July 9, 2018
BIZ BOOKS

Why working less produces more

"The Hard Break — The Case for a 24/6 Lifestyle" by Aaron Edelheit (Ideapress Publishing, $24.95).

"My name is Aaron and I was a workaholic." Early in his career, Edelheit's career mantra was "work harder." When problems arose, he worked even harder. Always doubling down on work destroyed relationships with his business partner and the woman he loved. As work consumed time, time consumed him.

One day, he stood in the shower drenched with water and depression's tears and fears. He realized something was wrong with him, but he didn't know what it was. He didn't make time to find out because the business wasn't performing to his too-lofty standards.

Serendipity arrived, in the form of appendicitis. During his recovery from surgery, Edelheit was forced to significantly dial back his 24/7 schedule. "Idle" time shifted his thoughts to introspection. He realized that "more hours worked did not equal more success." He began to understand that the economic law of diminishing returns applied to hours worked, too. In fact, increasing hours worked resulted in negative productivity. Why? Think of the brain and the body as a smartphone; if it's not recharged periodically, it ceases to function.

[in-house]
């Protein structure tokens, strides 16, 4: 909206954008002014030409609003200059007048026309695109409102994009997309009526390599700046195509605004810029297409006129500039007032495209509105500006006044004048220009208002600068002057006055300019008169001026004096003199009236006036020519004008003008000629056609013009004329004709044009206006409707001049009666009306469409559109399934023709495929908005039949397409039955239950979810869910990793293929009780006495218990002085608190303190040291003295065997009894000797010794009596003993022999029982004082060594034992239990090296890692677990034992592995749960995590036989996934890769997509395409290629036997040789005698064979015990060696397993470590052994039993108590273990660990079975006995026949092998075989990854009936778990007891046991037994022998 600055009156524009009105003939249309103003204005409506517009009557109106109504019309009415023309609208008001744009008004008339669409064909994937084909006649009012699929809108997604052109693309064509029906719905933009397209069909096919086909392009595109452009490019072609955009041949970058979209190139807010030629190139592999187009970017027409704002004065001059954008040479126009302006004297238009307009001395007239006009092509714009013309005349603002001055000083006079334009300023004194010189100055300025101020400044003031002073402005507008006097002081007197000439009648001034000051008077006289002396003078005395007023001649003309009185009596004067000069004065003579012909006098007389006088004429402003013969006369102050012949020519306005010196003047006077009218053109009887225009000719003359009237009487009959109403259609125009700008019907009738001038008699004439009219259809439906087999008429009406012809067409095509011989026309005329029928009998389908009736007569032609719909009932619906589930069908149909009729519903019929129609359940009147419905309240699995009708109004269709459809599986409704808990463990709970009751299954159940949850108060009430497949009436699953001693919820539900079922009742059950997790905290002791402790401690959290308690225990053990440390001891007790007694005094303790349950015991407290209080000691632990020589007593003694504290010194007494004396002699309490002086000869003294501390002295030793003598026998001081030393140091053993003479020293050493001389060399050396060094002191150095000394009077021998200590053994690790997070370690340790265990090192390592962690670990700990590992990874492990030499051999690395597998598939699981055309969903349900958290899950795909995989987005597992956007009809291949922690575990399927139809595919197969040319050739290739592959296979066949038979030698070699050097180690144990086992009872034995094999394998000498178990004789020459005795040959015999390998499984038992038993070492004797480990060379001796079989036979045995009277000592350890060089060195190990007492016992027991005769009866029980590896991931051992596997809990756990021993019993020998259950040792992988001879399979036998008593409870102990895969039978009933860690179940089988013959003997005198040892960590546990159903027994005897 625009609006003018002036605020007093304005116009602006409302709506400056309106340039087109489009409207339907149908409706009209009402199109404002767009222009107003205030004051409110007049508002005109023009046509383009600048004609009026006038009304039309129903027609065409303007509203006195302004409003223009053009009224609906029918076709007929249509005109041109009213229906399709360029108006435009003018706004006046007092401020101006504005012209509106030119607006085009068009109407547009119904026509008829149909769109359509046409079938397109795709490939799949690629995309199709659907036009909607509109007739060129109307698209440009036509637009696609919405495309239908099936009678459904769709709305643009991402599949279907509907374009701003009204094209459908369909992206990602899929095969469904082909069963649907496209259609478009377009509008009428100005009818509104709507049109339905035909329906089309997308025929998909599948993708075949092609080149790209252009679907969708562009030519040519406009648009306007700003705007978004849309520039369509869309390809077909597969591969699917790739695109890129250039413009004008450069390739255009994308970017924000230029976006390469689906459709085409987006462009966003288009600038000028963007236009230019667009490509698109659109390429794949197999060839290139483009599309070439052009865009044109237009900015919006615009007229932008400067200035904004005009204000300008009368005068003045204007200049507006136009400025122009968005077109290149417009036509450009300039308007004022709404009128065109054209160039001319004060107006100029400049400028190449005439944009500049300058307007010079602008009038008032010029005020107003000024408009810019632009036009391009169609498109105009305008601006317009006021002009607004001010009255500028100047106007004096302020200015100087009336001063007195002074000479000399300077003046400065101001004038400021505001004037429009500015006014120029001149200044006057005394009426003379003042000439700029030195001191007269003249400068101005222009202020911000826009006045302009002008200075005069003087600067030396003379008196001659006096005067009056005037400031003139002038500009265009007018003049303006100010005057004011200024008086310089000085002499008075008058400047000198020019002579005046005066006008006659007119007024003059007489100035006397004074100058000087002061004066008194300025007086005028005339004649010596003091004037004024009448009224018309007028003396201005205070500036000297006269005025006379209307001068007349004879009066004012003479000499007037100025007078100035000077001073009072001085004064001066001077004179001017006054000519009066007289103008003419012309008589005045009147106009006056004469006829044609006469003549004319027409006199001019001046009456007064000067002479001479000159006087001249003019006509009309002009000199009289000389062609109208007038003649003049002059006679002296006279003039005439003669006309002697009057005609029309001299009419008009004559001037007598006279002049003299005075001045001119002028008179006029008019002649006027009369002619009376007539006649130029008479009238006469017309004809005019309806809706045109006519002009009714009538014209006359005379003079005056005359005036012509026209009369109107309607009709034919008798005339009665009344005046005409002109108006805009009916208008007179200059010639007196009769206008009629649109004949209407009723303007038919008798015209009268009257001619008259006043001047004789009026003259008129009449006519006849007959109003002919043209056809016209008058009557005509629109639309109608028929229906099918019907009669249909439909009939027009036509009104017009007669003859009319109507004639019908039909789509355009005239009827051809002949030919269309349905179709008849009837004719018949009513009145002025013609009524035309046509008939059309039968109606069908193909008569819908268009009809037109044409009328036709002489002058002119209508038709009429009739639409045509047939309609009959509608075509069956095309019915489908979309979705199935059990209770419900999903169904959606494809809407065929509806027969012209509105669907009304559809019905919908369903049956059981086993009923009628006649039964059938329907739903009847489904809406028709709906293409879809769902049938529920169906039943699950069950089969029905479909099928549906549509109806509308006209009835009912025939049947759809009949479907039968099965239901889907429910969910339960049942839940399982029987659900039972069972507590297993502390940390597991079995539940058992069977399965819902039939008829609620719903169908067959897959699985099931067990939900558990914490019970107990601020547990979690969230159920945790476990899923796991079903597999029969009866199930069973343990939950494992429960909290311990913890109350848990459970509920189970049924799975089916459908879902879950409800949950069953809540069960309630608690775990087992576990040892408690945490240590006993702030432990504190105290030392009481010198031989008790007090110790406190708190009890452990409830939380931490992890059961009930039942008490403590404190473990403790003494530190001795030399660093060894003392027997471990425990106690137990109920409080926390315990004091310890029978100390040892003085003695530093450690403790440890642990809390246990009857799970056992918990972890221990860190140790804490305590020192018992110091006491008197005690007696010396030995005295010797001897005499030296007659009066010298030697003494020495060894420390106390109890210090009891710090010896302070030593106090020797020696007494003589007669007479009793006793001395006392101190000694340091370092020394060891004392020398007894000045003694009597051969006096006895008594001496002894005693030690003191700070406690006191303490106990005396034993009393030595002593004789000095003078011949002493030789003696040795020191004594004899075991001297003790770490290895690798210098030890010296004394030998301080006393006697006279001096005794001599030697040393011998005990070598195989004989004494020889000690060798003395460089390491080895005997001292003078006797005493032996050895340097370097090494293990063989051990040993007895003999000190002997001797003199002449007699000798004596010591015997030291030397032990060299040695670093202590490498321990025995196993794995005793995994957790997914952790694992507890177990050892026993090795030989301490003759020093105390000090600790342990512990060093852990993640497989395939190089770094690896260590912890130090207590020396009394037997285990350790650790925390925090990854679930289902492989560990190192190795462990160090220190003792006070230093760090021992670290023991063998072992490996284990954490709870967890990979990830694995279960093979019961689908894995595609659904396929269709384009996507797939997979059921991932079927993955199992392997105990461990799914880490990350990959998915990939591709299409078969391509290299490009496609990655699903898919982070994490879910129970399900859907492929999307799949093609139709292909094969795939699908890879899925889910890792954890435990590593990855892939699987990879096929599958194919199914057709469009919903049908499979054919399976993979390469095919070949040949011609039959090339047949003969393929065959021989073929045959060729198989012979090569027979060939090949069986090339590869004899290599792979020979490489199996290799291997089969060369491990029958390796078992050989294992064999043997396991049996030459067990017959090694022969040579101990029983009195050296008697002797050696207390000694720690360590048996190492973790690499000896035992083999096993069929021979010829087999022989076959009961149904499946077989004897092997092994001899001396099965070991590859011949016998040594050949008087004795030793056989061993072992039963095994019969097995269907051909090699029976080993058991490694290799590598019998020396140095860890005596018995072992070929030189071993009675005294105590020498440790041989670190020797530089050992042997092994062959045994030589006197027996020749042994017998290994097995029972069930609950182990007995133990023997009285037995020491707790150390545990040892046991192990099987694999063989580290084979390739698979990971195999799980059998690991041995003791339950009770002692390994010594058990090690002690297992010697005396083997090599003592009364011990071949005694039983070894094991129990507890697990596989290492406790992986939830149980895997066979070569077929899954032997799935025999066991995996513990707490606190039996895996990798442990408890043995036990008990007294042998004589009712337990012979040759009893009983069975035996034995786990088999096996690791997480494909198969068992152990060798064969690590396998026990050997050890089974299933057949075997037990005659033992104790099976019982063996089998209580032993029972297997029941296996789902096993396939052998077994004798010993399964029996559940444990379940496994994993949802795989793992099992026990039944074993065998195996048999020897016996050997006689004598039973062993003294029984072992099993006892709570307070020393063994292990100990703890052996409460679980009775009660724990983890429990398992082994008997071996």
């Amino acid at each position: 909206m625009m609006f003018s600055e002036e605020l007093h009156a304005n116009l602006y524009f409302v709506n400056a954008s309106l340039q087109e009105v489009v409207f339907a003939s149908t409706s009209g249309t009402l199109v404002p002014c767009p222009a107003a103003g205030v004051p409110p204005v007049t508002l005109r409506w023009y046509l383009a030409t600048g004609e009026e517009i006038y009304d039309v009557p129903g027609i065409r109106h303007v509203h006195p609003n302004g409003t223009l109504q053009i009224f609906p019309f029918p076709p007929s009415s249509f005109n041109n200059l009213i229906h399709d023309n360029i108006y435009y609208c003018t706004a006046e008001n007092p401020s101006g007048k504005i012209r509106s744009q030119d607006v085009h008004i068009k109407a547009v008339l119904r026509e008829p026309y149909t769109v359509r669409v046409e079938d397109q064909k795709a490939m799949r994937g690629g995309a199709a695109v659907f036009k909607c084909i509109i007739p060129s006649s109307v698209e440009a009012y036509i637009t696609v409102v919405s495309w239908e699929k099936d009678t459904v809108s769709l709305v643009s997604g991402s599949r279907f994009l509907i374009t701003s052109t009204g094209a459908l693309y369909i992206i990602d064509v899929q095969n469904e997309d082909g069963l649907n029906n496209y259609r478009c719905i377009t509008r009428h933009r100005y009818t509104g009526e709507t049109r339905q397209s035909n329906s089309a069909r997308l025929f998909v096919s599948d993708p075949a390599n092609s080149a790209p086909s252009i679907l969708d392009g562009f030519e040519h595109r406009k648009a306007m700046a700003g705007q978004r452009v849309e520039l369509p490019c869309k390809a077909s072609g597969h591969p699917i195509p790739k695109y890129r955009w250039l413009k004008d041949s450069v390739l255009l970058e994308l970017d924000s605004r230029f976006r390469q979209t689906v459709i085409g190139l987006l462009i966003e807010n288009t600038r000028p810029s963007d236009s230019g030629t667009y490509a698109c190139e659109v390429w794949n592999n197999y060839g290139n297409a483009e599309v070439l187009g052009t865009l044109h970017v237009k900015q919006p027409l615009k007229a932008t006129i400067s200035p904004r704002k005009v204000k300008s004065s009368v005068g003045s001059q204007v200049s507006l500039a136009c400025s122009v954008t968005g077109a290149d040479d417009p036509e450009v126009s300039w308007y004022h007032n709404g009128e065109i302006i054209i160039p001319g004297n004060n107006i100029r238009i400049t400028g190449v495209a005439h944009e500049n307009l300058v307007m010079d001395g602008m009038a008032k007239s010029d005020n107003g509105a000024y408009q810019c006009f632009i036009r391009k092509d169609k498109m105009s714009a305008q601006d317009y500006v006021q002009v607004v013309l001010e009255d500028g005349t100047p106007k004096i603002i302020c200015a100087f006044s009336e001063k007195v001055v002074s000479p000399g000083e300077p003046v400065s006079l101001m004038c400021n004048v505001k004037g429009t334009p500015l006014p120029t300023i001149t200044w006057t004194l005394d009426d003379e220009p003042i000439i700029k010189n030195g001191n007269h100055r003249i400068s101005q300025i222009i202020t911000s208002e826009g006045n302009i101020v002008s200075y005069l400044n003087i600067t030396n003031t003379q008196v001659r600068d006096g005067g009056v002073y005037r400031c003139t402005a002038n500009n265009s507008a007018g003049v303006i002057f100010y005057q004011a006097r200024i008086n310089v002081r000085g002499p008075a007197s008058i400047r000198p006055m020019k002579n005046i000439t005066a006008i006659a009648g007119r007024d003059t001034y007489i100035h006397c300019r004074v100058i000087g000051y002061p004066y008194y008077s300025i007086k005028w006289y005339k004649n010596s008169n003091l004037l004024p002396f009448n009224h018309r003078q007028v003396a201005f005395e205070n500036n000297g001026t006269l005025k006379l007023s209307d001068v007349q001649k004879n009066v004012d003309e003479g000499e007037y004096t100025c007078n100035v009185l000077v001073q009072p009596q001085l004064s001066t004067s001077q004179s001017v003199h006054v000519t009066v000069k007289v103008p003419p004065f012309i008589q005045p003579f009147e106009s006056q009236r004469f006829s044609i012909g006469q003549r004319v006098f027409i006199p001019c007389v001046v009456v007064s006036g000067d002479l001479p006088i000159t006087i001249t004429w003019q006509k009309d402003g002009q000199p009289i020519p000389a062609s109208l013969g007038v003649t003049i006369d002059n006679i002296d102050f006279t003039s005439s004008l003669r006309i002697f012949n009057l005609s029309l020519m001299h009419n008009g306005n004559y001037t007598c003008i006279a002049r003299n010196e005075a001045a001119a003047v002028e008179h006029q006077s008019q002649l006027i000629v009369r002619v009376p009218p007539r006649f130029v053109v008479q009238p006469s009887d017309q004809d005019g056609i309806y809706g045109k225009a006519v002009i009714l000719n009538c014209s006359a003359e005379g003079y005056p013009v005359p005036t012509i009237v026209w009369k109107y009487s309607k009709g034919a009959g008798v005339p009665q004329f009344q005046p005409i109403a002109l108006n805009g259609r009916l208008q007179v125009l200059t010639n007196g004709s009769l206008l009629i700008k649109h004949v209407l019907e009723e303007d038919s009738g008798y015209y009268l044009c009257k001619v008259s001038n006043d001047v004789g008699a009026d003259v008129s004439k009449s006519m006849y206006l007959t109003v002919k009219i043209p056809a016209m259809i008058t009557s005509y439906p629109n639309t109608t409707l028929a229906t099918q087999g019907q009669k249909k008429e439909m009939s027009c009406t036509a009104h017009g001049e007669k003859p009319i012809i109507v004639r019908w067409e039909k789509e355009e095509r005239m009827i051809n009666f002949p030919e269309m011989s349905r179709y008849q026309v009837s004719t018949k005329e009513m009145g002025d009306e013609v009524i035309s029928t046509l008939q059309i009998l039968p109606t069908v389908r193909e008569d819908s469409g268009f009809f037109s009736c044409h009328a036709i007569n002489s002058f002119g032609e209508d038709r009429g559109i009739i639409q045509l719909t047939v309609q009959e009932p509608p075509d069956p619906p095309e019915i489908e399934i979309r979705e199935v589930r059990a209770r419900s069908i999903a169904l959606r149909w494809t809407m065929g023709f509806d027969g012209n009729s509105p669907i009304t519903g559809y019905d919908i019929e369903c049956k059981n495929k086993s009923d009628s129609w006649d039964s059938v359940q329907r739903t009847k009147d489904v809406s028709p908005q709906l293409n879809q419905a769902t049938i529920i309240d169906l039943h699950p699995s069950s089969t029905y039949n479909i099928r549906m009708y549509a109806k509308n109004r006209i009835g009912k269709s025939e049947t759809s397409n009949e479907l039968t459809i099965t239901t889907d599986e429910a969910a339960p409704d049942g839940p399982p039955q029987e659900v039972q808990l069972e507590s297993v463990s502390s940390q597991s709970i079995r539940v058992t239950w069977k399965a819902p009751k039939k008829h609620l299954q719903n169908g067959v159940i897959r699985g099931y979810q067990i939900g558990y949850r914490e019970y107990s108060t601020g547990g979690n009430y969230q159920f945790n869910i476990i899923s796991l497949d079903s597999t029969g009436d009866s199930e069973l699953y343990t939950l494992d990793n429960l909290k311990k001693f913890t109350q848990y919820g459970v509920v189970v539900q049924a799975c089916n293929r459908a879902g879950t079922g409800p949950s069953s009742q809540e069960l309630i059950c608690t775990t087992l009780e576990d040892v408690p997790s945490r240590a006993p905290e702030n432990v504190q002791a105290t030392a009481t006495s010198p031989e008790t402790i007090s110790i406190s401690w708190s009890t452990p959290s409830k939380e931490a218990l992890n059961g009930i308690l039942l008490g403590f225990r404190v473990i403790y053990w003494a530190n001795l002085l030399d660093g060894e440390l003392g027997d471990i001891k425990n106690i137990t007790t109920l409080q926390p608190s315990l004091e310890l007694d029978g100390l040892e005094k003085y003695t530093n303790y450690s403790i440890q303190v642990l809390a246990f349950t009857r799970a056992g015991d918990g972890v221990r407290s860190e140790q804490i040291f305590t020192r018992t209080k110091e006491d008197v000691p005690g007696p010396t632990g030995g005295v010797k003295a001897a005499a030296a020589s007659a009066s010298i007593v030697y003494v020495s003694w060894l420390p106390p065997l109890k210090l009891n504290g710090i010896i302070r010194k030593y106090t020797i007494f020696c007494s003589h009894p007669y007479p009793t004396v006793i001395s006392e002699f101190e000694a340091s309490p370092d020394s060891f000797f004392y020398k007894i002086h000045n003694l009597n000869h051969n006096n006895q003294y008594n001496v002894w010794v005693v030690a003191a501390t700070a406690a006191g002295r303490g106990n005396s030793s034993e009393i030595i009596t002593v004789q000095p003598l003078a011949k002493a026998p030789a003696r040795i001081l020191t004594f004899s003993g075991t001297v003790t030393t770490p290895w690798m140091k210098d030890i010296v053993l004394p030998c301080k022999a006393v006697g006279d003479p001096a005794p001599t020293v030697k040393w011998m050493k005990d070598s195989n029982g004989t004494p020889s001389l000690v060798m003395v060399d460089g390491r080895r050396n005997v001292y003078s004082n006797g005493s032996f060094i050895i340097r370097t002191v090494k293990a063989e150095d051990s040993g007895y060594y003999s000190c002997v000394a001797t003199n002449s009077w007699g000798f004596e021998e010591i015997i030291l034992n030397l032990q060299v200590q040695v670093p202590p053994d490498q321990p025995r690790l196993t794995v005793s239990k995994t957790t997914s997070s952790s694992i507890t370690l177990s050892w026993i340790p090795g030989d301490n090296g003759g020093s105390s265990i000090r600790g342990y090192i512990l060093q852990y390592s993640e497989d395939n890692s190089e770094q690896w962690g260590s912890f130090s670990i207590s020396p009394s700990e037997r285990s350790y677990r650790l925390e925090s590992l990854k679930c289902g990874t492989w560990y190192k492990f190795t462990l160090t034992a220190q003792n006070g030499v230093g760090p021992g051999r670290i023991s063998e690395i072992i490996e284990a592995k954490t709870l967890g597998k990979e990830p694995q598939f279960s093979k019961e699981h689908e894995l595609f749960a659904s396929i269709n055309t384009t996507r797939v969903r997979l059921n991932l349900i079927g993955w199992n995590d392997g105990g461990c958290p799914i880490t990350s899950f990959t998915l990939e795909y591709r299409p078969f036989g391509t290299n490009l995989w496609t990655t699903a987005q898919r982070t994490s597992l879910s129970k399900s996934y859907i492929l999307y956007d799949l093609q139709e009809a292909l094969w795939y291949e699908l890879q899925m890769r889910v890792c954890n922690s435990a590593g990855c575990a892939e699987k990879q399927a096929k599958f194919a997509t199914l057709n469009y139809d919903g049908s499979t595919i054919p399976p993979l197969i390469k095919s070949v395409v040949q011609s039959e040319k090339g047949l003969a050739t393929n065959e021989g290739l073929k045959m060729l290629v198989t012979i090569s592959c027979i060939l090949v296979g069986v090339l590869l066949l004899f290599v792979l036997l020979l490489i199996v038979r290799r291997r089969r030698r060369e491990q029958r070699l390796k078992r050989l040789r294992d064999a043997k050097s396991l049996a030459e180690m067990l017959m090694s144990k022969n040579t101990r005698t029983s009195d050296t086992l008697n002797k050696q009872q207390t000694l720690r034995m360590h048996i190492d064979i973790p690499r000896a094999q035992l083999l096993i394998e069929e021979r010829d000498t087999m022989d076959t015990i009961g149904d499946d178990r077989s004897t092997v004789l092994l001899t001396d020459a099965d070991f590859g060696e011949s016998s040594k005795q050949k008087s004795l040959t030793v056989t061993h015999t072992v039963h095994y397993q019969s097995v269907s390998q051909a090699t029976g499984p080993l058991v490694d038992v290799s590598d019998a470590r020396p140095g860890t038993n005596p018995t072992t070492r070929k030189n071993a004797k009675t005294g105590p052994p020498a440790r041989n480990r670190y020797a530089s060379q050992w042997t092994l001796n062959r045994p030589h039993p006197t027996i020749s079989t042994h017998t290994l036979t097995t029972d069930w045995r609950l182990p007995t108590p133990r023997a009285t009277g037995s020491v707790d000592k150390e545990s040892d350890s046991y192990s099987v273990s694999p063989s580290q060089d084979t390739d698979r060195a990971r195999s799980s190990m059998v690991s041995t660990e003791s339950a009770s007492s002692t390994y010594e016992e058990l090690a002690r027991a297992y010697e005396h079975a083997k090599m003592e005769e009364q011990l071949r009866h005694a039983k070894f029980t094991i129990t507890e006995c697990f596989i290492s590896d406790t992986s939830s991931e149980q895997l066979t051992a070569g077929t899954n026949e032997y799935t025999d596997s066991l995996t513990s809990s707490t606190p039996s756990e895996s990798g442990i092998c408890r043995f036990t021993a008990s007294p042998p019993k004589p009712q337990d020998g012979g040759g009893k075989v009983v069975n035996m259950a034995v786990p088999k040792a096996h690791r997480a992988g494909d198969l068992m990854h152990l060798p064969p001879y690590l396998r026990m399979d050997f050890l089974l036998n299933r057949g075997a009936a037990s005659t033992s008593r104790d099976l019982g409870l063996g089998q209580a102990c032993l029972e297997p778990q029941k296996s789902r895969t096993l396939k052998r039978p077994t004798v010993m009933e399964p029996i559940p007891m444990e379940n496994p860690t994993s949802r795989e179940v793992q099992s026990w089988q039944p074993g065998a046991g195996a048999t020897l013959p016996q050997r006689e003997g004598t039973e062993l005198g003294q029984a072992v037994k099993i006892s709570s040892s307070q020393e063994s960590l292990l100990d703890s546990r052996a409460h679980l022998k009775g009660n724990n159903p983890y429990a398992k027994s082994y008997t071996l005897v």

Edelheit cites a World War I study of British munitions workers to make the productivity point: When workers put in more than 50 hours a week, output rose at a decreasing rate, and there was no difference in output if a person worked 56 or 70 hours. Munition workers on a six-day schedule produced more than those working seven days.

Why can't we "stop" working? The Zeigarnik effect. Psychologically, there's a tendency to dwell upon unfinished tasks. Since there's always something left unfinished at work, the tasks remain in our consciousness — much like the battery-draining apps running in the background on our smartphones. Subsequent research on the effect found that students, who interspersed study sessions with unrelated activities, remembered study material better than those who completed study sessions without a break. Business people study business.

The Bottom Line: 24/6 increases productivity and reduces stress.

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